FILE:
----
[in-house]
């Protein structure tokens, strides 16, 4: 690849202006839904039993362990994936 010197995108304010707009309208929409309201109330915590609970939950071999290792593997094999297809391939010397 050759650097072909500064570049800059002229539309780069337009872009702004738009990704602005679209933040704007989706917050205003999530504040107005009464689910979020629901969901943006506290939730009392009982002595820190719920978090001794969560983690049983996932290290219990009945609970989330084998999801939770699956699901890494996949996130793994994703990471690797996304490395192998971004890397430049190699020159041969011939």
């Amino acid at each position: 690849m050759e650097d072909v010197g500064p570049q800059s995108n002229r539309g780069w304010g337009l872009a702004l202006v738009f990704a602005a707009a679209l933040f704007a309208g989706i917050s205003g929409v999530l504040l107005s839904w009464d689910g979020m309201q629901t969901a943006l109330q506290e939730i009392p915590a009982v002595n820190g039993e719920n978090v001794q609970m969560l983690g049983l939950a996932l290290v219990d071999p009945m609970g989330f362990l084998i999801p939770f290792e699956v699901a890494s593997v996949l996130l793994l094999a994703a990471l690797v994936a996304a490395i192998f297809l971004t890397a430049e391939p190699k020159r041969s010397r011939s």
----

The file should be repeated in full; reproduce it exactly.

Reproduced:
[in-house]
């Protein structure tokens, strides 16, 4: 690849202006839904039993362990994936 010197995108304010707009309208929409309201109330915590609970939950071999290792593997094999297809391939010397 050759650097072909500064570049800059002229539309780069337009872009702004738009990704602005679209933040704007989706917050205003999530504040107005009464689910979020629901969901943006506290939730009392009982002595820190719920978090001794969560983690049983996932290290219990009945609970989330084998999801939770699956699901890494996949996130793994994703990471690797996304490395192998971004890397430049190699020159041969011939």
């Amino acid at each position: 690849m050759e650097d072909v010197g500064p570049q800059s995108n002229r539309g780069w304010g337009l872009a702004l202006v738009f990704a602005a707009a679209l933040f704007a309208g989706i917050s205003g929409v999530l504040l107005s839904w009464d689910g979020m309201q629901t969901a943006l109330q506290e939730i009392p915590a009982v002595n820190g039993e719920n978090v001794q609970m969560l983690g049983l939950a996932l290290v219990d071999p009945m609970g989330f362990l084998i999801p939770f290792e699956v699901a890494s593997v996949l996130l793994l094999a994703a990471l690797v994936a996304a490395i192998f297809l971004t890397a430049e391939p190699k020159r041969s010397r011939s």